The US will commit to reducing economy-wide greenhouse gas emissions by 50%-52% from 2005 levels by 2030 as part of its renewed membership in the global Paris Agreement on climate change, senior White House officials announced late April 21.
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Biden was set to formally announce the pledge on April 22 at the start of a two-day White House climate summit attended virtually by dozens of world leaders, including President Xi Jinping of China, Canadian Prime Minister Justin Trudeau, German Chancellor Angela Merkel, Indian Prime Minister Narendra Modi, and European Commission President Ursula von der Leyen.
The new US nationally determined contribution (NDC) is aimed at limiting global warming to 1.5 degrees Celsius above pre-industrial levels by the end of the century, a target that climate scientists warn must be met to avoid catastrophic climate shocks.
The pledge is part of the president's re-commitment to the Paris Agreement, a 'bottom-up' international accord that relies on signatories to voluntarily strengthen their domestic climate policies as low-carbon technologies and climate finance tools continue to improve.
It comes as parties to the Paris Agreement are scheduled to convene in Glasgow, Scotland, in November to submit enhanced NDCs for 2030. The EU, for example, cemented a deal this week that aims to cut the bloc's emissions 55% by 2030, measured against 1990 levels.
Under former President Barack Obama, the US submitted an initial NDC to cut the nation's greenhouse gas footprint between 26% and 28% by 2025 relative to 2005 levels. The US power sector has already exceeded those goals, but emissions from the nation's transportation sector -- now its largest source of planet-warming emissions -- are still rising.
On a call with reporters late April 21, senior Biden administration officials said the new NDC will not include sector-by-sector emission reduction targets.
The officials declined to say whether the White House views Biden's $2 trillion infrastructure plan, which calls for $100 billion in power infrastructure spending, as essential to achieving the US's heightened climate ambition.
The huge spending package is part of Biden's goal to decarbonize the US electric grid by 2035, but it faces uncertain odds in the narrowly divided US Congress.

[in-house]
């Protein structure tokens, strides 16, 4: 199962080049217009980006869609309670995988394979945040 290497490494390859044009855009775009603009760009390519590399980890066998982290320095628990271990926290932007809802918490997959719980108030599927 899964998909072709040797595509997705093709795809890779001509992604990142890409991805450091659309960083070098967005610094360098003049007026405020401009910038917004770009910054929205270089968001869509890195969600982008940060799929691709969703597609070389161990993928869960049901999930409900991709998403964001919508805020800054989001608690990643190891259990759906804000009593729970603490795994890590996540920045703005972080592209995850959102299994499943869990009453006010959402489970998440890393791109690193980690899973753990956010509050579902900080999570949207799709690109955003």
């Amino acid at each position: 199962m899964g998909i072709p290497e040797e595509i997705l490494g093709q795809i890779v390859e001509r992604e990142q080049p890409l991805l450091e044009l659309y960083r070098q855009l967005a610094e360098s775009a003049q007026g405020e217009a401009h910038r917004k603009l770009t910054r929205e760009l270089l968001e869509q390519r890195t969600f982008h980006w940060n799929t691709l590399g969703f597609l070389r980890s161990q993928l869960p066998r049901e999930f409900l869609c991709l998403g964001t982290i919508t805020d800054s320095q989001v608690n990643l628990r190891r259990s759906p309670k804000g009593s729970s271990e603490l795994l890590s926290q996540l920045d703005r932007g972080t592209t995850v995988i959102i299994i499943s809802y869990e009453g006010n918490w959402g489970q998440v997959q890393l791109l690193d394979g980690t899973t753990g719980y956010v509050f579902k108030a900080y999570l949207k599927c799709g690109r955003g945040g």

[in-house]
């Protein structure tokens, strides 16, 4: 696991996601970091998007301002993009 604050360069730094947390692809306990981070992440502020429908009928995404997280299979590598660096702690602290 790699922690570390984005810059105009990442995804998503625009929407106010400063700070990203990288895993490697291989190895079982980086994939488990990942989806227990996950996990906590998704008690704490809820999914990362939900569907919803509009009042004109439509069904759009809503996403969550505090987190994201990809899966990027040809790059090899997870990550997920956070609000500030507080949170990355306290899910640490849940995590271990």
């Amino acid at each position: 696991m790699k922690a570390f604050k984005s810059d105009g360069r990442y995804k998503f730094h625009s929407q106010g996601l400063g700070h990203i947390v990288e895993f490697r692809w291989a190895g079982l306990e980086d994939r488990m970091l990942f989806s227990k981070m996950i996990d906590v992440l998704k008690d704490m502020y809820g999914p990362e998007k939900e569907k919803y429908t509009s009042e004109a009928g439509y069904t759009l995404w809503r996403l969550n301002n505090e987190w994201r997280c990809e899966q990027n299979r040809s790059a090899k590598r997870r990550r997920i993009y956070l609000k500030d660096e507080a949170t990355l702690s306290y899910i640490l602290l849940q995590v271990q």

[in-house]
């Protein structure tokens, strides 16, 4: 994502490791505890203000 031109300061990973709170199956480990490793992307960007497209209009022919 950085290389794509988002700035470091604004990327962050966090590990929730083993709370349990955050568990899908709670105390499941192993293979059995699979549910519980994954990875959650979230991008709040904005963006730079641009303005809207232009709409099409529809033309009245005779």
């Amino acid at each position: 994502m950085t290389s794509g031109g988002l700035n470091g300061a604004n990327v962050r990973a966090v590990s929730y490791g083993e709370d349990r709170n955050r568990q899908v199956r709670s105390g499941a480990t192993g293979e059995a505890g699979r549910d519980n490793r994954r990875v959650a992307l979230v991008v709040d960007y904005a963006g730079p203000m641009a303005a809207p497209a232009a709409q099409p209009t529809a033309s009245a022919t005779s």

"We see multiple paths to reaching this goal," one senior official said. "The United States' federal and sub-national governments have many tools available to work with civil society and the private sector, mobilizing investment to meet these goals while supporting a strong economy."
Officials on the call also pointed to concrete actions Biden has already taken, such as issuing an executive order outlining a timetable to develop a regulatory approach for curbing methane emissions from US oil and gas facilities.
Due to methane's relatively high but short-lived warming potential compared to carbon dioxide emissions, regulations targeting the pollutant can serve as a crucial policy tool in limiting near-term warming, they said.
Biden has also signed executive orders establishing a 'whole of government' approach to fighting climate change as the US Environmental Protection Agency revisits Trump administration rules that weakened Obama-era regulations for fossil fuel-fired power plants and passenger vehicles.
In addition, the Department of Energy recently announced it is seeking to cut solar panel costs an additional 60% by 2030 in a "full-out war" on the climate crisis. And the US government is urging oil and gas companies to invest in green hydrogen technology capable of addressing hard-to-decarbonize industries such as steel and cement manufacturing.
With the EU expected to unveil a proposed carbon border adjustment mechanism in June as part of its own NDC, one White House official said the administration was open to pursuing similar measures.
"Where it is appropriate and consistent with our broader domestic effort to tackle the climate crisis, we will consider things like carbon border adjustments in relationship to carbon-intensive goods," the official said.
Ahead of the summit, key administration officials have been laying the groundwork for increased international cooperation on climate change.
US Special Presidential Envoy for Climate Change John Kerry on April 15-16 met with China's special climate envoy Xie Zhenhua to discuss how the two nations can cooperate on reducing emissions.
China, the world's largest greenhouse gas emitter, is already in the midst of implementing a cap-and-trade scheme. The nation announced in fall 2020 that it aims to become carbon-neutral by 2060.
The US and China agreed to work together and with other countries to strengthen the implementation of the Paris agreement and take "enhanced climate actions that raise ambition in the 2020s," Kerry and Zhenhua said in a joint statement.
In the near term, the two officials also pledged to develop respective long-term strategies by the November gathering in Glasgow to achieve net-zero greenhouse gas emissions and carbon neutrality and "take appropriate actions to maximize international investment and finance" for transitioning from carbon-intensive fossil fuel-based energy to low-carbon and renewable technologies.
A White House official said April 21 that the National Climate Task Force will be outlining a sector-by-sector climate strategy later this year.